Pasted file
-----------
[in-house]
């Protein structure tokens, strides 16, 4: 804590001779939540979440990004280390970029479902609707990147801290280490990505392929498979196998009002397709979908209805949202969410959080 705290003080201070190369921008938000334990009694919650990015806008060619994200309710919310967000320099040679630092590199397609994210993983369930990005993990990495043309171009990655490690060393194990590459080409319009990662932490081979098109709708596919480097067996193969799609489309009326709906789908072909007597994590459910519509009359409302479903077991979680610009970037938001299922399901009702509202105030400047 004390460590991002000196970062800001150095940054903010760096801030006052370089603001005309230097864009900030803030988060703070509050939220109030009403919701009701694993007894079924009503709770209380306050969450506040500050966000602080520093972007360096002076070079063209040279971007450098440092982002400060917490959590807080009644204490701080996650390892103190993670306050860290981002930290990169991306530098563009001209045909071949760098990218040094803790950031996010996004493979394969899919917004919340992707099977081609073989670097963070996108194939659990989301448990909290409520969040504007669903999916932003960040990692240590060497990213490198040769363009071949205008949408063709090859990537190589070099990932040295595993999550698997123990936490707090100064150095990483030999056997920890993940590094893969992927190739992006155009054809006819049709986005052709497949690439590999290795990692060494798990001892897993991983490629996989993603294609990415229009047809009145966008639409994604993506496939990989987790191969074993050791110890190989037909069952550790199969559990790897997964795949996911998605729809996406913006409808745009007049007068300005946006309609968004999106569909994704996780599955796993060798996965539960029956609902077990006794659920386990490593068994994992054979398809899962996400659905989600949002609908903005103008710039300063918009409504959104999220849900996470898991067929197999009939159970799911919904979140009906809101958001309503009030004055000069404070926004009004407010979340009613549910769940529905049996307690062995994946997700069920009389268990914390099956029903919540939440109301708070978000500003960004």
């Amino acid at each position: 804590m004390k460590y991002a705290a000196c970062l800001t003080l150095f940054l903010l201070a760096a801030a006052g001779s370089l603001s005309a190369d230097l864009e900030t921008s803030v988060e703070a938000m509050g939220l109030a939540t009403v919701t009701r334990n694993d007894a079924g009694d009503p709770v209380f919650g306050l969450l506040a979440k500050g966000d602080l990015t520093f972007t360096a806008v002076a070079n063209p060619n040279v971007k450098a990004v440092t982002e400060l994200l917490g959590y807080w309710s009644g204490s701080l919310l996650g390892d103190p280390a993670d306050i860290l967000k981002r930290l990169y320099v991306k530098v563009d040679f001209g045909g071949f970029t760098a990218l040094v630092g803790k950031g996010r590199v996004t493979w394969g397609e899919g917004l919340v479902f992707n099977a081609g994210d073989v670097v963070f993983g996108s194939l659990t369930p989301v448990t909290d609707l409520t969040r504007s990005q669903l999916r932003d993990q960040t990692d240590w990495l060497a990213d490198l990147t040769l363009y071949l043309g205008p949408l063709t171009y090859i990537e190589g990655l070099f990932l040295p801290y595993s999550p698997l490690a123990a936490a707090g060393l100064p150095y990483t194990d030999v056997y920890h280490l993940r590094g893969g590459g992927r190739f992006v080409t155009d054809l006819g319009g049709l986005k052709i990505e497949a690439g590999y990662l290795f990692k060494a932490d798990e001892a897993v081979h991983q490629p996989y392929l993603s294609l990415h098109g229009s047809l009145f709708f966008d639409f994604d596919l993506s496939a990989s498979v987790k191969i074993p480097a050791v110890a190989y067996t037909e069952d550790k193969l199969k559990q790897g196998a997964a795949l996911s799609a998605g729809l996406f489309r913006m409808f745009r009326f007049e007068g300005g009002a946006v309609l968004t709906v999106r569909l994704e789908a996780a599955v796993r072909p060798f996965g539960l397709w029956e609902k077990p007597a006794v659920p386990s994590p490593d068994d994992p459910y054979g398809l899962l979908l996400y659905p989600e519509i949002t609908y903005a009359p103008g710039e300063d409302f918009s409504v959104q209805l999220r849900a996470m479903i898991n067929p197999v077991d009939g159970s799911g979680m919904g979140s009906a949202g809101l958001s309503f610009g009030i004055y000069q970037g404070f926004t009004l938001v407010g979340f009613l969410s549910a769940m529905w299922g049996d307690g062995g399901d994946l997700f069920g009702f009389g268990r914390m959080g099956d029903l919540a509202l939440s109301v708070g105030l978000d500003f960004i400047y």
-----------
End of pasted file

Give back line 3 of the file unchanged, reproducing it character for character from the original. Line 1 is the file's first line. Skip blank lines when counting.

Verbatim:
């Amino acid at each position: 804590m004390k460590y991002a705290a000196c970062l800001t003080l150095f940054l903010l201070a760096a801030a006052g001779s370089l603001s005309a190369d230097l864009e900030t921008s803030v988060e703070a938000m509050g939220l109030a939540t009403v919701t009701r334990n694993d007894a079924g009694d009503p709770v209380f919650g306050l969450l506040a979440k500050g966000d602080l990015t520093f972007t360096a806008v002076a070079n063209p060619n040279v971007k450098a990004v440092t982002e400060l994200l917490g959590y807080w309710s009644g204490s701080l919310l996650g390892d103190p280390a993670d306050i860290l967000k981002r930290l990169y320099v991306k530098v563009d040679f001209g045909g071949f970029t760098a990218l040094v630092g803790k950031g996010r590199v996004t493979w394969g397609e899919g917004l919340v479902f992707n099977a081609g994210d073989v670097v963070f993983g996108s194939l659990t369930p989301v448990t909290d609707l409520t969040r504007s990005q669903l999916r932003d993990q960040t990692d240590w990495l060497a990213d490198l990147t040769l363009y071949l043309g205008p949408l063709t171009y090859i990537e190589g990655l070099f990932l040295p801290y595993s999550p698997l490690a123990a936490a707090g060393l100064p150095y990483t194990d030999v056997y920890h280490l993940r590094g893969g590459g992927r190739f992006v080409t155009d054809l006819g319009g049709l986005k052709i990505e497949a690439g590999y990662l290795f990692k060494a932490d798990e001892a897993v081979h991983q490629p996989y392929l993603s294609l990415h098109g229009s047809l009145f709708f966008d639409f994604d596919l993506s496939a990989s498979v987790k191969i074993p480097a050791v110890a190989y067996t037909e069952d550790k193969l199969k559990q790897g196998a997964a795949l996911s799609a998605g729809l996406f489309r913006m409808f745009r009326f007049e007068g300005g009002a946006v309609l968004t709906v999106r569909l994704e789908a996780a599955v796993r072909p060798f996965g539960l397709w029956e609902k077990p007597a006794v659920p386990s994590p490593d068994d994992p459910y054979g398809l899962l979908l996400y659905p989600e519509i949002t609908y903005a009359p103008g710039e300063d409302f918009s409504v959104q209805l999220r849900a996470m479903i898991n067929p197999v077991d009939g159970s799911g979680m919904g979140s009906a949202g809101l958001s309503f610009g009030i004055y000069q970037g404070f926004t009004l938001v407010g979340f009613l969410s549910a769940m529905w299922g049996d307690g062995g399901d994946l997700f069920g009702f009389g268990r914390m959080g099956d029903l919540a509202l939440s109301v708070g105030l978000d500003f960004i400047y």